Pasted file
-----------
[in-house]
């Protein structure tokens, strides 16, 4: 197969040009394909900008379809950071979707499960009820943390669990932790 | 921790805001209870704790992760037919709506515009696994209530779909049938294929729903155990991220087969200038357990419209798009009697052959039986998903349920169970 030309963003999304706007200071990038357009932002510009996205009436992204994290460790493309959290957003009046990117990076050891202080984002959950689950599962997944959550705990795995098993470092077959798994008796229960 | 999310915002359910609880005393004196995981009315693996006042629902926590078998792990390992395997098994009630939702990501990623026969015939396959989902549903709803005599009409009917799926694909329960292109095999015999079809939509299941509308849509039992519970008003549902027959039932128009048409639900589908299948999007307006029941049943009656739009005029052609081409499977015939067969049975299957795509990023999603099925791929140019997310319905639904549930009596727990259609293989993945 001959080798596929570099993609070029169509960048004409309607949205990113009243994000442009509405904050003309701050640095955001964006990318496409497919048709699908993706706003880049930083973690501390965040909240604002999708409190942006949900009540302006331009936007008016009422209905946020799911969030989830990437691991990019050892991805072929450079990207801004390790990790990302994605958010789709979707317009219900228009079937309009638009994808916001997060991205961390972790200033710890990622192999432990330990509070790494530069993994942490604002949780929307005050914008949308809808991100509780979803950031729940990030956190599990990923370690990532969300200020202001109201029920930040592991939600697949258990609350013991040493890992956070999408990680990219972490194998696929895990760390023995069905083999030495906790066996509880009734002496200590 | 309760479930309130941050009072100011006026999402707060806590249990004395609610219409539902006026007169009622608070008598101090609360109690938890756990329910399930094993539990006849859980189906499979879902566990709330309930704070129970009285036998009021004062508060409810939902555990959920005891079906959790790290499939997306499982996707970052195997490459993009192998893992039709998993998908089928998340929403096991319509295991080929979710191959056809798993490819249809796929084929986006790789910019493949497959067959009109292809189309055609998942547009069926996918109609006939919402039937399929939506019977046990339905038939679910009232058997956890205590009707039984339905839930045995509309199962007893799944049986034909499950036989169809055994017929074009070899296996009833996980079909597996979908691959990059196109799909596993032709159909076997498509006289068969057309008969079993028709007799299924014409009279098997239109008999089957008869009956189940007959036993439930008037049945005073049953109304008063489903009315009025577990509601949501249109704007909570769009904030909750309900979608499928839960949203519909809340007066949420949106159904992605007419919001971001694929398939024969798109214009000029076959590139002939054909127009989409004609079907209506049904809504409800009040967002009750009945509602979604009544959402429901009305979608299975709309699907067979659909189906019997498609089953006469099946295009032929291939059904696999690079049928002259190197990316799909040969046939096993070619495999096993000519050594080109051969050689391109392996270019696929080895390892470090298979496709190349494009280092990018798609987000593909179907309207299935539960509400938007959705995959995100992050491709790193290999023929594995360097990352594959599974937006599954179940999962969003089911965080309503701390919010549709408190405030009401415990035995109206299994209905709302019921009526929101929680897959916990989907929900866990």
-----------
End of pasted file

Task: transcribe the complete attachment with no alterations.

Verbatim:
[in-house]
């Protein structure tokens, strides 16, 4: 197969040009394909900008379809950071979707499960009820943390669990932790 | 921790805001209870704790992760037919709506515009696994209530779909049938294929729903155990991220087969200038357990419209798009009697052959039986998903349920169970 030309963003999304706007200071990038357009932002510009996205009436992204994290460790493309959290957003009046990117990076050891202080984002959950689950599962997944959550705990795995098993470092077959798994008796229960 | 999310915002359910609880005393004196995981009315693996006042629902926590078998792990390992395997098994009630939702990501990623026969015939396959989902549903709803005599009409009917799926694909329960292109095999015999079809939509299941509308849509039992519970008003549902027959039932128009048409639900589908299948999007307006029941049943009656739009005029052609081409499977015939067969049975299957795509990023999603099925791929140019997310319905639904549930009596727990259609293989993945 001959080798596929570099993609070029169509960048004409309607949205990113009243994000442009509405904050003309701050640095955001964006990318496409497919048709699908993706706003880049930083973690501390965040909240604002999708409190942006949900009540302006331009936007008016009422209905946020799911969030989830990437691991990019050892991805072929450079990207801004390790990790990302994605958010789709979707317009219900228009079937309009638009994808916001997060991205961390972790200033710890990622192999432990330990509070790494530069993994942490604002949780929307005050914008949308809808991100509780979803950031729940990030956190599990990923370690990532969300200020202001109201029920930040592991939600697949258990609350013991040493890992956070999408990680990219972490194998696929895990760390023995069905083999030495906790066996509880009734002496200590 | 309760479930309130941050009072100011006026999402707060806590249990004395609610219409539902006026007169009622608070008598101090609360109690938890756990329910399930094993539990006849859980189906499979879902566990709330309930704070129970009285036998009021004062508060409810939902555990959920005891079906959790790290499939997306499982996707970052195997490459993009192998893992039709998993998908089928998340929403096991319509295991080929979710191959056809798993490819249809796929084929986006790789910019493949497959067959009109292809189309055609998942547009069926996918109609006939919402039937399929939506019977046990339905038939679910009232058997956890205590009707039984339905839930045995509309199962007893799944049986034909499950036989169809055994017929074009070899296996009833996980079909597996979908691959990059196109799909596993032709159909076997498509006289068969057309008969079993028709007799299924014409009279098997239109008999089957008869009956189940007959036993439930008037049945005073049953109304008063489903009315009025577990509601949501249109704007909570769009904030909750309900979608499928839960949203519909809340007066949420949106159904992605007419919001971001694929398939024969798109214009000029076959590139002939054909127009989409004609079907209506049904809504409800009040967002009750009945509602979604009544959402429901009305979608299975709309699907067979659909189906019997498609089953006469099946295009032929291939059904696999690079049928002259190197990316799909040969046939096993070619495999096993000519050594080109051969050689391109392996270019696929080895390892470090298979496709190349494009280092990018798609987000593909179907309207299935539960509400938007959705995959995100992050491709790193290999023929594995360097990352594959599974937006599954179940999962969003089911965080309503701390919010549709408190405030009401415990035995109206299994209905709302019921009526929101929680897959916990989907929900866990």